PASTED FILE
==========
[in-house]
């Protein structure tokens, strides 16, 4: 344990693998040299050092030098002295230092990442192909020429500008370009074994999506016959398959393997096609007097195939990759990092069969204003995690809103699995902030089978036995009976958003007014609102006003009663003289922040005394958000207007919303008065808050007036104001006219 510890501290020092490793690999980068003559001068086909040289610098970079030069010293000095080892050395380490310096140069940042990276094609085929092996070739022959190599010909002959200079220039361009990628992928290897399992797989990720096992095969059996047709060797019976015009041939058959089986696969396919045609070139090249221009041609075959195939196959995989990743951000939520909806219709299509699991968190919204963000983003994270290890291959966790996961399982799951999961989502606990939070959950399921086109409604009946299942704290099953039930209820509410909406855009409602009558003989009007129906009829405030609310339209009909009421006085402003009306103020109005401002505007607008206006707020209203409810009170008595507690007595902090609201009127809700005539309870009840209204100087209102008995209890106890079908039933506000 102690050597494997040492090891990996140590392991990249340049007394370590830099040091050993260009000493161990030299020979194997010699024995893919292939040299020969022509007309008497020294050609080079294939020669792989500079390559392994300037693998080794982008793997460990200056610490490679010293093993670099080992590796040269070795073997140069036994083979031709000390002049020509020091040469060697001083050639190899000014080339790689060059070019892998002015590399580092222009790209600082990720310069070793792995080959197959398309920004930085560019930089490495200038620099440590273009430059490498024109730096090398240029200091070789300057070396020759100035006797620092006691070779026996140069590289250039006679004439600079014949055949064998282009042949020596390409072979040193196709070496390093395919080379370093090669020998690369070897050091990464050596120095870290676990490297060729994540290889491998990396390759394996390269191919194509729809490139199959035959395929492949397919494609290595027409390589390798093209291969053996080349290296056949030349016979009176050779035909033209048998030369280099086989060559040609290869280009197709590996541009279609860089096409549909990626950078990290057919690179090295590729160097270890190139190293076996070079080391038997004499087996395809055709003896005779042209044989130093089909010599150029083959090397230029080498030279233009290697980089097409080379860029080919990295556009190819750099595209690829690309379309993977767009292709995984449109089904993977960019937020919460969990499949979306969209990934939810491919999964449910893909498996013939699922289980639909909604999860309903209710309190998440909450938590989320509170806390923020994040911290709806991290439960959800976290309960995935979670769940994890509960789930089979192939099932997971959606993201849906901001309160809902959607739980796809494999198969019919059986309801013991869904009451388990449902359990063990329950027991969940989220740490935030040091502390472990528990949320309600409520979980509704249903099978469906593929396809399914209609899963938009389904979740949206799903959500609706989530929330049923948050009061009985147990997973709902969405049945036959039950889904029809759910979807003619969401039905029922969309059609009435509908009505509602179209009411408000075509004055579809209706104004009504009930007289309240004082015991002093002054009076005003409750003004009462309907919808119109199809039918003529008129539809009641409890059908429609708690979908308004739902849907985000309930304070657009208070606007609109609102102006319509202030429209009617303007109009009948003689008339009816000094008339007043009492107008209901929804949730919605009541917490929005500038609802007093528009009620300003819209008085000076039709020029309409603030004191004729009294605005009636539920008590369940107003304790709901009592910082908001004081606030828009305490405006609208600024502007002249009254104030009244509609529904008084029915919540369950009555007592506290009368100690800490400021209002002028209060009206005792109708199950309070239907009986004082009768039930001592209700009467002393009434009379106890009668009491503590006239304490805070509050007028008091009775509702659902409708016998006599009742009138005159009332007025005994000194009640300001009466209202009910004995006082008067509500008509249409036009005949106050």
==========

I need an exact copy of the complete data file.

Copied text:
[in-house]
């Protein structure tokens, strides 16, 4: 344990693998040299050092030098002295230092990442192909020429500008370009074994999506016959398959393997096609007097195939990759990092069969204003995690809103699995902030089978036995009976958003007014609102006003009663003289922040005394958000207007919303008065808050007036104001006219 510890501290020092490793690999980068003559001068086909040289610098970079030069010293000095080892050395380490310096140069940042990276094609085929092996070739022959190599010909002959200079220039361009990628992928290897399992797989990720096992095969059996047709060797019976015009041939058959089986696969396919045609070139090249221009041609075959195939196959995989990743951000939520909806219709299509699991968190919204963000983003994270290890291959966790996961399982799951999961989502606990939070959950399921086109409604009946299942704290099953039930209820509410909406855009409602009558003989009007129906009829405030609310339209009909009421006085402003009306103020109005401002505007607008206006707020209203409810009170008595507690007595902090609201009127809700005539309870009840209204100087209102008995209890106890079908039933506000 102690050597494997040492090891990996140590392991990249340049007394370590830099040091050993260009000493161990030299020979194997010699024995893919292939040299020969022509007309008497020294050609080079294939020669792989500079390559392994300037693998080794982008793997460990200056610490490679010293093993670099080992590796040269070795073997140069036994083979031709000390002049020509020091040469060697001083050639190899000014080339790689060059070019892998002015590399580092222009790209600082990720310069070793792995080959197959398309920004930085560019930089490495200038620099440590273009430059490498024109730096090398240029200091070789300057070396020759100035006797620092006691070779026996140069590289250039006679004439600079014949055949064998282009042949020596390409072979040193196709070496390093395919080379370093090669020998690369070897050091990464050596120095870290676990490297060729994540290889491998990396390759394996390269191919194509729809490139199959035959395929492949397919494609290595027409390589390798093209291969053996080349290296056949030349016979009176050779035909033209048998030369280099086989060559040609290869280009197709590996541009279609860089096409549909990626950078990290057919690179090295590729160097270890190139190293076996070079080391038997004499087996395809055709003896005779042209044989130093089909010599150029083959090397230029080498030279233009290697980089097409080379860029080919990295556009190819750099595209690829690309379309993977767009292709995984449109089904993977960019937020919460969990499949979306969209990934939810491919999964449910893909498996013939699922289980639909909604999860309903209710309190998440909450938590989320509170806390923020994040911290709806991290439960959800976290309960995935979670769940994890509960789930089979192939099932997971959606993201849906901001309160809902959607739980796809494999198969019919059986309801013991869904009451388990449902359990063990329950027991969940989220740490935030040091502390472990528990949320309600409520979980509704249903099978469906593929396809399914209609899963938009389904979740949206799903959500609706989530929330049923948050009061009985147990997973709902969405049945036959039950889904029809759910979807003619969401039905029922969309059609009435509908009505509602179209009411408000075509004055579809209706104004009504009930007289309240004082015991002093002054009076005003409750003004009462309907919808119109199809039918003529008129539809009641409890059908429609708690979908308004739902849907985000309930304070657009208070606007609109609102102006319509202030429209009617303007109009009948003689008339009816000094008339007043009492107008209901929804949730919605009541917490929005500038609802007093528009009620300003819209008085000076039709020029309409603030004191004729009294605005009636539920008590369940107003304790709901009592910082908001004081606030828009305490405006609208600024502007002249009254104030009244509609529904008084029915919540369950009555007592506290009368100690800490400021209002002028209060009206005792109708199950309070239907009986004082009768039930001592209700009467002393009434009379106890009668009491503590006239304490805070509050007028008091009775509702659902409708016998006599009742009138005159009332007025005994000194009640300001009466209202009910004995006082008067509500008509249409036009005949106050």